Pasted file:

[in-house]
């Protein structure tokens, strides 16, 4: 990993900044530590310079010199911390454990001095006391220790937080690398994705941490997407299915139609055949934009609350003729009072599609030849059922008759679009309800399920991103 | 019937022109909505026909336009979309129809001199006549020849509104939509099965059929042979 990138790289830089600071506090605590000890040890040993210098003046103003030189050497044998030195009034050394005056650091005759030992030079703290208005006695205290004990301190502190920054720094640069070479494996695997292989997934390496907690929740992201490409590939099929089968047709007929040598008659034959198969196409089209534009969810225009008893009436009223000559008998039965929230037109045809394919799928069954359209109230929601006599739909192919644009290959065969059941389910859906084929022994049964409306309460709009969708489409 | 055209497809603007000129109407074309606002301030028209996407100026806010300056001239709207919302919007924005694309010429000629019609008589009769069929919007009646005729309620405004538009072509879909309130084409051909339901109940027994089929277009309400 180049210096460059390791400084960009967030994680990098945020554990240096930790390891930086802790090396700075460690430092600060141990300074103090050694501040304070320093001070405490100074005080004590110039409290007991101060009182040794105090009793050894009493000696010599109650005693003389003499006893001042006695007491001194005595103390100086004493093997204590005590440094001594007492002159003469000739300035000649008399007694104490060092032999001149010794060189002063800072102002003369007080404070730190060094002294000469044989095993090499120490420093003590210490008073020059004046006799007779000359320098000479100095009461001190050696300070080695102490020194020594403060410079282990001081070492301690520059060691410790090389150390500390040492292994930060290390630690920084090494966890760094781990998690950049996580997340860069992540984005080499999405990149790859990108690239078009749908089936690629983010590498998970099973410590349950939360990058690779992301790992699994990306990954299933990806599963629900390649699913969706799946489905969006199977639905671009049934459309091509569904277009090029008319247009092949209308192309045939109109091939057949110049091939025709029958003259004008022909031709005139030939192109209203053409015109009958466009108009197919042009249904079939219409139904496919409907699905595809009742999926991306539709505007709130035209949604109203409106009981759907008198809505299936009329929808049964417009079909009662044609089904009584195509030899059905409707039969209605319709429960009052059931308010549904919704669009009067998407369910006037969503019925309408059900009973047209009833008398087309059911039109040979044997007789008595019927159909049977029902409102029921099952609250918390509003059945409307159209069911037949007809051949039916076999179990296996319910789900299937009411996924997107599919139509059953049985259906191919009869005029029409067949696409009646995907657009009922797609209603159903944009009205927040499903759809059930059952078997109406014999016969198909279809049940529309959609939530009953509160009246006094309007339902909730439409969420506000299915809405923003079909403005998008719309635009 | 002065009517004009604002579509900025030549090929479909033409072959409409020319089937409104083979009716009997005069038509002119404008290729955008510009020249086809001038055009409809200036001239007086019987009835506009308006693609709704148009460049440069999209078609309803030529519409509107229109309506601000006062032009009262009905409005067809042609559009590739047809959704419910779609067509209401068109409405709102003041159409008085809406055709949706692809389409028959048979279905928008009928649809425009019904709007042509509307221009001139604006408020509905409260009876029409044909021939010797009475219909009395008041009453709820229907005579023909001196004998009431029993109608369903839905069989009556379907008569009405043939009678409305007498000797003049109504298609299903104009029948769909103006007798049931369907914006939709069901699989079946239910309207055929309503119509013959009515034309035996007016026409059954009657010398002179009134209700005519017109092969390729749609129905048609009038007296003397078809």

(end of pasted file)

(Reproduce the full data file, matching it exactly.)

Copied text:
[in-house]
């Protein structure tokens, strides 16, 4: 990993900044530590310079010199911390454990001095006391220790937080690398994705941490997407299915139609055949934009609350003729009072599609030849059922008759679009309800399920991103 | 019937022109909505026909336009979309129809001199006549020849509104939509099965059929042979 990138790289830089600071506090605590000890040890040993210098003046103003030189050497044998030195009034050394005056650091005759030992030079703290208005006695205290004990301190502190920054720094640069070479494996695997292989997934390496907690929740992201490409590939099929089968047709007929040598008659034959198969196409089209534009969810225009008893009436009223000559008998039965929230037109045809394919799928069954359209109230929601006599739909192919644009290959065969059941389910859906084929022994049964409306309460709009969708489409 | 055209497809603007000129109407074309606002301030028209996407100026806010300056001239709207919302919007924005694309010429000629019609008589009769069929919007009646005729309620405004538009072509879909309130084409051909339901109940027994089929277009309400 180049210096460059390791400084960009967030994680990098945020554990240096930790390891930086802790090396700075460690430092600060141990300074103090050694501040304070320093001070405490100074005080004590110039409290007991101060009182040794105090009793050894009493000696010599109650005693003389003499006893001042006695007491001194005595103390100086004493093997204590005590440094001594007492002159003469000739300035000649008399007694104490060092032999001149010794060189002063800072102002003369007080404070730190060094002294000469044989095993090499120490420093003590210490008073020059004046006799007779000359320098000479100095009461001190050696300070080695102490020194020594403060410079282990001081070492301690520059060691410790090389150390500390040492292994930060290390630690920084090494966890760094781990998690950049996580997340860069992540984005080499999405990149790859990108690239078009749908089936690629983010590498998970099973410590349950939360990058690779992301790992699994990306990954299933990806599963629900390649699913969706799946489905969006199977639905671009049934459309091509569904277009090029008319247009092949209308192309045939109109091939057949110049091939025709029958003259004008022909031709005139030939192109209203053409015109009958466009108009197919042009249904079939219409139904496919409907699905595809009742999926991306539709505007709130035209949604109203409106009981759907008198809505299936009329929808049964417009079909009662044609089904009584195509030899059905409707039969209605319709429960009052059931308010549904919704669009009067998407369910006037969503019925309408059900009973047209009833008398087309059911039109040979044997007789008595019927159909049977029902409102029921099952609250918390509003059945409307159209069911037949007809051949039916076999179990296996319910789900299937009411996924997107599919139509059953049985259906191919009869005029029409067949696409009646995907657009009922797609209603159903944009009205927040499903759809059930059952078997109406014999016969198909279809049940529309959609939530009953509160009246006094309007339902909730439409969420506000299915809405923003079909403005998008719309635009 | 002065009517004009604002579509900025030549090929479909033409072959409409020319089937409104083979009716009997005069038509002119404008290729955008510009020249086809001038055009409809200036001239007086019987009835506009308006693609709704148009460049440069999209078609309803030529519409509107229109309506601000006062032009009262009905409005067809042609559009590739047809959704419910779609067509209401068109409405709102003041159409008085809406055709949706692809389409028959048979279905928008009928649809425009019904709007042509509307221009001139604006408020509905409260009876029409044909021939010797009475219909009395008041009453709820229907005579023909001196004998009431029993109608369903839905069989009556379907008569009405043939009678409305007498000797003049109504298609299903104009029948769909103006007798049931369907914006939709069901699989079946239910309207055929309503119509013959009515034309035996007016026409059954009657010398002179009134209700005519017109092969390729749609129905048609009038007296003397078809």